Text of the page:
9 Ways to save money on groceries
- Sign up for the stores reward card. A lot of stores offer customer reward cards which allow you to take advantage of the sales and specials they have around the store. Not only do they offer better prices to reward customers, they usually have digital coupons that can be downloaded directly to the card. That means less clipping for you.
- Coupons. This might be the most obvious trick but I had to include it. My best advice for coupons is to clip only the coupons for items you actually use. There are so many articles and websites about clipping coupons and saving tons on items and stocking up. I’ve seen people buy $40 worth of groceries and only spend $0.04!! Clipping coupons are really helpful. Some stores let you double coupons, allowing you to have $1.00 off a particular item instead of just $0.50 as advertised. It’s important to do your research and make sure you know exactly what your spending before you go buy a bunch of items. I recommend looking up The Krazy Coupon Lady. This site offers all kinds of deals and tells what stores are offering what. but I also should advise you not to go out and spend $100 on laundry detergent and garbage bags just because you found coupons. My husband was not pleased when I did that. He said I spent too much money and didn't even buy anything. It was an interesting conversation. But it’s taught me a lot about the couponing world. If you are interested in an easy way to clip coupons I recommend Coupons.com. Its super easy to clip digital coupons or print them if you prefer. My favorite part is the ability to submit your receipt for items you already purchased because they give you the money back for matching coupons. This eliminates buying things you don't need just because you have a coupon.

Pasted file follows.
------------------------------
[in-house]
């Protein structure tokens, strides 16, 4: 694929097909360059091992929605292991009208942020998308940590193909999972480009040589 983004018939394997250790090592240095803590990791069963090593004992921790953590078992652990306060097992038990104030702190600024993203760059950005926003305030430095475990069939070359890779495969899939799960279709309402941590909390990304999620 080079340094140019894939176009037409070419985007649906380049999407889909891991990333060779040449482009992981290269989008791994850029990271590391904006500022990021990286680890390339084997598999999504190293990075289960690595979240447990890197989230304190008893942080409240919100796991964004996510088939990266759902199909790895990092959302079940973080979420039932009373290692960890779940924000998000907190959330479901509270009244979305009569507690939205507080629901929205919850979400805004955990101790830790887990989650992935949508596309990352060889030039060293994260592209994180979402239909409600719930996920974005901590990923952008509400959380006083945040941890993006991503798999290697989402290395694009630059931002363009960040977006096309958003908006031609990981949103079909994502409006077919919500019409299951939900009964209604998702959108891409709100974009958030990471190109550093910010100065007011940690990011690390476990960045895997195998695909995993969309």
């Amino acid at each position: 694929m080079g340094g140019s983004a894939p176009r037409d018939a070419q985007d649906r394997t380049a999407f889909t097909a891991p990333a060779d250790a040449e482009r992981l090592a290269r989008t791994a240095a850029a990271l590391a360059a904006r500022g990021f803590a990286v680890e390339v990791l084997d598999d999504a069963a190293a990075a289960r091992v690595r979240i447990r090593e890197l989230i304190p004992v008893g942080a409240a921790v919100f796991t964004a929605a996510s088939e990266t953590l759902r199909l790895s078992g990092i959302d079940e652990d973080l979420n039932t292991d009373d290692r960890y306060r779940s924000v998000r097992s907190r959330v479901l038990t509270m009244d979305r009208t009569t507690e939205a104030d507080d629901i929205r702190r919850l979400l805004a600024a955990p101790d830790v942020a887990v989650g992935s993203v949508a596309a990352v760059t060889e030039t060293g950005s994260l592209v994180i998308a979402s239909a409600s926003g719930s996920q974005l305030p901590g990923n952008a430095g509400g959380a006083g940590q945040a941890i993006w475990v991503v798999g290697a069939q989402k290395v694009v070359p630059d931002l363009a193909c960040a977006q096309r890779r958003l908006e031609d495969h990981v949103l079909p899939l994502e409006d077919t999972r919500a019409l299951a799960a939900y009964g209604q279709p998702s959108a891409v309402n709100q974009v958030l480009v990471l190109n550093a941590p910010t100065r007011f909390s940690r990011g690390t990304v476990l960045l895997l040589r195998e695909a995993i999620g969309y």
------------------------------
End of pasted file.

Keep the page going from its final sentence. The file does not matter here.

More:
- Have a budget set before you arrive at the store. I budget out our finances each week and have a specific amount in my head that I don’t want to go over. When I’m putting my items in my cart I keep track of my running total. I like to buy a couple days worth of food at a time so I usually try to stick to $50-75 which ends up being around $100-$150 for the week. I think that’s a reasonable budget for a family of three. And yes, I also include items like paper towels and household goods as “groceries” because it’s still something that has to be budgeted for. The best way to not go over my set total is to get the important items first. Which brings me to my next tip...
- Make a list and stick to it. Often I find myself moseying around the store looking at all the items for sale and if my mother taught me anything, it’s how to spot a good deal. But when it comes to sticking to your budget only buy the things you really need.
- Think like a minimalist. I always think to myself before I buy anything “how has my life been without this item? Will it make it that much better or will I be ok without it?” More times than not I don’t need that item. These questions prevent me from spending too much on things that would be wasteful for me.